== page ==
The "Seven Habits" Applied to Insurance Agencies
The “depth” of a relationship must be built after the assumption of the client’s insurance program by your agency. And one way of enhancing the relationship after the prospect has been converted to a client is to implement the ‘Keep-In-Touch’ Program.
Every client has a different definition of their own need of you as their insurance counselor. Needy clients may want you involved in business or personal decisions that may affect their insurance or asset risk factors. Meetings with these clients will be frequent and programmed. Other clients still think of you as “an insurance salesperson” even though you have stressed their total asset protection as your reason for being at their service. They may only want to see you when THEY perceive a problem or issue. However, neither of these types of characters really knows what they need yet. They have lived their lives with insurance agents who have acted like car salespeople, just interested in the close. Now that you have introduced them to a new way of approaching insurance (as a part of the Total Cost of Risk), they were beguiled enough to use your services. Don’t assume that they have become educated overnight and can now determine how best to use you as their insurance advisor.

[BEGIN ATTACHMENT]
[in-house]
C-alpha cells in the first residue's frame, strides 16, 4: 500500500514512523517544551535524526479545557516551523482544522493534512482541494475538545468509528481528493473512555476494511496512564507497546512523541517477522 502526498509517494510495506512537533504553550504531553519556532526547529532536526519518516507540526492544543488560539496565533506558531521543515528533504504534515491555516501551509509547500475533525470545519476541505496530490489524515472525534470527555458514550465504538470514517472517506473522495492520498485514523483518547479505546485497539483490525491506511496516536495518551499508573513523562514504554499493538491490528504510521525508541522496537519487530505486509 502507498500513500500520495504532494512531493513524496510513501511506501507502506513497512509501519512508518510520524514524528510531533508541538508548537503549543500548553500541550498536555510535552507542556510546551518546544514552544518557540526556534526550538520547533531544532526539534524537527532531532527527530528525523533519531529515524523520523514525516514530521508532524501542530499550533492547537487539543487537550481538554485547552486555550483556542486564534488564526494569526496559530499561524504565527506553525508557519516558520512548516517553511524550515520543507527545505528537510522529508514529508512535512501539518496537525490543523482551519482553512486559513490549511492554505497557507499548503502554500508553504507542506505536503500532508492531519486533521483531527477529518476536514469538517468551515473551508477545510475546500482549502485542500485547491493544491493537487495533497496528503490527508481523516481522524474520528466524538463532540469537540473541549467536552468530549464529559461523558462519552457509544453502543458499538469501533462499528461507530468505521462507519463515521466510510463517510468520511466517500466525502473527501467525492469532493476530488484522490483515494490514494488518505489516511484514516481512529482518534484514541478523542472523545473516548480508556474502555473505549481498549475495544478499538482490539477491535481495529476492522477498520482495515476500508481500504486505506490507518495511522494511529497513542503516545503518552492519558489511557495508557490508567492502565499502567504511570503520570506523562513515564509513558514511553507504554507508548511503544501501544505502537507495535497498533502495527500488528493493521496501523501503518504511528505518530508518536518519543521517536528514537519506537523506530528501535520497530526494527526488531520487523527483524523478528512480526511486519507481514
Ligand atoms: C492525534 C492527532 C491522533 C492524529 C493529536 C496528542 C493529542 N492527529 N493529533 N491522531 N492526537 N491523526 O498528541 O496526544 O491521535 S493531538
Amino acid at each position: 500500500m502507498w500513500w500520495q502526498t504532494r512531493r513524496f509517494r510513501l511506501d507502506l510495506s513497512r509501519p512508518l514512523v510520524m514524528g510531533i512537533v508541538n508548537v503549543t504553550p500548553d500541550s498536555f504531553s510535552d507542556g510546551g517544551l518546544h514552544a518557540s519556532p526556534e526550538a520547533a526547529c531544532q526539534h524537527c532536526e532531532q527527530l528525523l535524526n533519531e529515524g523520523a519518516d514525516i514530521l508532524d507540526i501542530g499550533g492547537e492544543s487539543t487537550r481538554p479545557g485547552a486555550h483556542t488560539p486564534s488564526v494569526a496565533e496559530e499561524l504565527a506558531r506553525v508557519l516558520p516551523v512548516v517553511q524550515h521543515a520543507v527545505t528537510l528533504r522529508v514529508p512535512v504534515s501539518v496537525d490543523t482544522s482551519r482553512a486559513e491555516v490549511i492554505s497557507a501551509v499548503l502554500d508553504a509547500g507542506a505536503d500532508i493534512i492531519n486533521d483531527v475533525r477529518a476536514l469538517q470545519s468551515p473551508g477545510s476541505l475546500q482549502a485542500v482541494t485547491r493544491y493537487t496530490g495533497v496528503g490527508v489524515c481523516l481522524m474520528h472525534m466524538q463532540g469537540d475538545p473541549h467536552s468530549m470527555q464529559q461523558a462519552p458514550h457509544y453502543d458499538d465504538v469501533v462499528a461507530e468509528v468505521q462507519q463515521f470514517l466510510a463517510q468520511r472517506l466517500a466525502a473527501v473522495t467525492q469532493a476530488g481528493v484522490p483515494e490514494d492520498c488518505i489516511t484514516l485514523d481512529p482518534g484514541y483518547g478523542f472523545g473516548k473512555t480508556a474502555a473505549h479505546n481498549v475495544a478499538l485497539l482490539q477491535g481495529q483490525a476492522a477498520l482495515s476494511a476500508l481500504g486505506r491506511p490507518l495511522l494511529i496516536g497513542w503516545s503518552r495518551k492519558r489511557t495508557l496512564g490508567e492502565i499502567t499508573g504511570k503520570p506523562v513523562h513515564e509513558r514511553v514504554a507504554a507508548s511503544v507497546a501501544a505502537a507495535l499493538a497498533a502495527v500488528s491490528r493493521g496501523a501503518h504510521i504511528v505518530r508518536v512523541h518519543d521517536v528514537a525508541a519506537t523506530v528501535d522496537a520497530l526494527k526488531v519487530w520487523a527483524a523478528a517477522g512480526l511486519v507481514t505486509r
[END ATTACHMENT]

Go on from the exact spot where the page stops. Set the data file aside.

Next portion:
Your first step once converting a customer is to go over your agency’s Customer Bill of Rights, defining what every client of your agency should expect from you and your staff. This should address regular meetings or communications covering both current insurance products and continued risk assessment (part of the Asset Protection Program). The frequency of those meeting or communications is the flexible part of the Bill of Rights that must be determined between the key contact from the agency and with client.
The Customer Bill of Rights (CBOR) defines the on-going relationship between agency and client much like the agency’s Strategic and Tactical Plan defines the daily, weekly, monthly and annual work effort and progress for your agency. This is a key education device for the customer since most will never before have understood what their insurance advisor SHOULD BE doing for them. They will use the CBOR as a measuring device for your future actions and for those of any other agent who seeks to replace you in the future.